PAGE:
The U.S. dollar weakens slightly against the euro and softens 0.3% against the yen. The WSJ Dollar Index ticked slightly lower.

"The combination of less-pronounced but nonetheless lingering Delta concerns, China's uncertain regulatory crackdown, and the glide-path towards Fed tapering suggests a summer holding pattern for USD," JPMorgan said.

"Despite the dollar sell-off post-Fed, this combination of factors underscores how the opportunity for broad-based USD weakness remains quite narrow, contained by both sides of the dollar smile (growth risks vs Fed normalization.)

The potential ripple effects of China's regulatory crackdown into CNY's portfolio flow backdrop are concerning, even if there is a better policy regime to prevent any repeat of the 12% CNY slide in 2015-16."

Range-bound trading in the euro versus the dollar is likely to persist this week due to a lack of eurozone economic data and the European Central Bank's looser for longer policy stance, ING said.

"The eurozone's calendar is fairly quiet and indeed the ECB provided enough reasons with its strategy review and at the July meeting that they will remain unreactive to economic developments for longer," ING analysts said.

That means moves in EUR/USD this week will be caused by factors outside the eurozone and driven by the dollar, they said.

If the dollar recovers, EUR/USD could fall below 1.1800 but declines will be limited with the pair remaining in a tight range, they said.

Bonds:

The Treasury rally picked up speed, sending the 10-year yield as low as 1.146%, its lowest level since February, ahead of July employment report coming up Friday and as the Delta variant raises the prospect of new sanitary restrictions for business around the globe.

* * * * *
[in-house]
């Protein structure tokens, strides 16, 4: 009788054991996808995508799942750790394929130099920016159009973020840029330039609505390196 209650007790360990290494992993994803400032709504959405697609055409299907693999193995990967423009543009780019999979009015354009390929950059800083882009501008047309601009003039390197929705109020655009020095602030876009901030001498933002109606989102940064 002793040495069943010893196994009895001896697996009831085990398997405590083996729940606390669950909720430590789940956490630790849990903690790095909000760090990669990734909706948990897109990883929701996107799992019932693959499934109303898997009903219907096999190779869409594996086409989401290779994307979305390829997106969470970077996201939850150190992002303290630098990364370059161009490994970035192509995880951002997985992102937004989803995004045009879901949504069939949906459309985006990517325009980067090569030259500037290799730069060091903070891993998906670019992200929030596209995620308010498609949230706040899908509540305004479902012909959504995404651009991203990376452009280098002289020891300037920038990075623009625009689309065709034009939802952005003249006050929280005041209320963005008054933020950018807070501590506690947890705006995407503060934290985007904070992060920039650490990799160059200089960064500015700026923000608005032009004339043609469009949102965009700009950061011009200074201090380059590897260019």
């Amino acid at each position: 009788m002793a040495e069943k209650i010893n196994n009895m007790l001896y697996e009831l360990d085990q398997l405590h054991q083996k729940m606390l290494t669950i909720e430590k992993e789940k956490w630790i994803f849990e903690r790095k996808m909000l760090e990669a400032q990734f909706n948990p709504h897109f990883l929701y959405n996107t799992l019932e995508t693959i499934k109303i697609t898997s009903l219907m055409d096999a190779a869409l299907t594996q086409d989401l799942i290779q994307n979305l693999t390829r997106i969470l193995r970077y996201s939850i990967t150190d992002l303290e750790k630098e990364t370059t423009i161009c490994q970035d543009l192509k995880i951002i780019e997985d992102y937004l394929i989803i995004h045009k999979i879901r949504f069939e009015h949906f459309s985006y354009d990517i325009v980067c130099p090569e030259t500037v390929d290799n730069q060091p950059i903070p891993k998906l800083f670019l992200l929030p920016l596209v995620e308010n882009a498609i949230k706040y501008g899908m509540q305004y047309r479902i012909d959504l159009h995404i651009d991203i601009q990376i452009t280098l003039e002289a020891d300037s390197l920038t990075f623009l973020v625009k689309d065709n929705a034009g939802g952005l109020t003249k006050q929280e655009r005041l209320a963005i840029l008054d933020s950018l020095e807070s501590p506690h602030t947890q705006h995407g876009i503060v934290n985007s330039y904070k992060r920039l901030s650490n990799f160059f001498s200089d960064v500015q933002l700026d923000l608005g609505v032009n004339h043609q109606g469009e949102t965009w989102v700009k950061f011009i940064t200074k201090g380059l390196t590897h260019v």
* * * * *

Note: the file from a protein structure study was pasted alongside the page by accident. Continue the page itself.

The yield is now off the day's low, trading at 1.162%. Both the Fed and the ECB have pledged to keep an easy monetary policy for now, busting demand for government debt.

Energy:

Oil gained in morning Asian trade after declining overnight on disappointing U.S. and China economic data.

Rising case numbers of the highly contagious Covid-19 Delta variant globally is likely to remain a major concern for oil demand, CBA said. "Restrictions on mobility, like we're seeing through parts of Asia, are particularly negative for oil demand given that two thirds of global oil consumption is tied to transportation," it added.

Metals:

Gold inched lower in Asian trading after rising overnight on a further pullback in U.S. 10-year Treasury yields. The precious metal could continue to trade above $1,800 an ounce, due to concerns over the rising number of Covid-19 Delta variant cases, which is likely to continue weighing on global economic growth, OCBC said.

Copper fell in Asian trading amid continued concerns over possible supply disruptions arising from the threat of strike action at some Chilean mines. Workers at the Escondida mine in Chile, the world's largest, are threatening to go on strike after rejecting the latest wage offer from operator BHP, ANZ said.

The bank also noted similar situations at Chile's Andina and Caserones mines, which, together with Escondida, represent some 7% of the world's copper supply. The three-month LME copper contract was 0.5% lower at $9,650.5 a ton.

   
 
 

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August 03, 2021 00:19 ET (04:19 GMT)